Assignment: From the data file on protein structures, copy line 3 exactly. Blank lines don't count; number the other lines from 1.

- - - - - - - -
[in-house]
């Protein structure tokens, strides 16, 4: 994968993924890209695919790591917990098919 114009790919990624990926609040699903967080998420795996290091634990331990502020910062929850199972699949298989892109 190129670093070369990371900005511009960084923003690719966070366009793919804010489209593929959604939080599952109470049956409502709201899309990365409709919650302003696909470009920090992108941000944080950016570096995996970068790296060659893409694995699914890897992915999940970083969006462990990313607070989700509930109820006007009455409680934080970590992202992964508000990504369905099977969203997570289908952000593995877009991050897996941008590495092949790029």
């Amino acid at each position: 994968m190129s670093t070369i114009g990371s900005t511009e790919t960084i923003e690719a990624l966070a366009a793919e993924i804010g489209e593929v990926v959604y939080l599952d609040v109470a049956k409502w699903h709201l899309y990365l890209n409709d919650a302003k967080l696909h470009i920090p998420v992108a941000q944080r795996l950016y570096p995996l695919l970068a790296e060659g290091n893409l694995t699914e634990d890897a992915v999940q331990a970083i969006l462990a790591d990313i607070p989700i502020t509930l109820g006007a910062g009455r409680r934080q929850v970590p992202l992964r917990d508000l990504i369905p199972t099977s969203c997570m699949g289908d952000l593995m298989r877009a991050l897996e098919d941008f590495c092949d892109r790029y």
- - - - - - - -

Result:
């Amino acid at each position: 994968m190129s670093t070369i114009g990371s900005t511009e790919t960084i923003e690719a990624l966070a366009a793919e993924i804010g489209e593929v990926v959604y939080l599952d609040v109470a049956k409502w699903h709201l899309y990365l890209n409709d919650a302003k967080l696909h470009i920090p998420v992108a941000q944080r795996l950016y570096p995996l695919l970068a790296e060659g290091n893409l694995t699914e634990d890897a992915v999940q331990a970083i969006l462990a790591d990313i607070p989700i502020t509930l109820g006007a910062g009455r409680r934080q929850v970590p992202l992964r917990d508000l990504i369905p199972t099977s969203c997570m699949g289908d952000l593995m298989r877009a991050l897996e098919d941008f590495c092949d892109r790029y």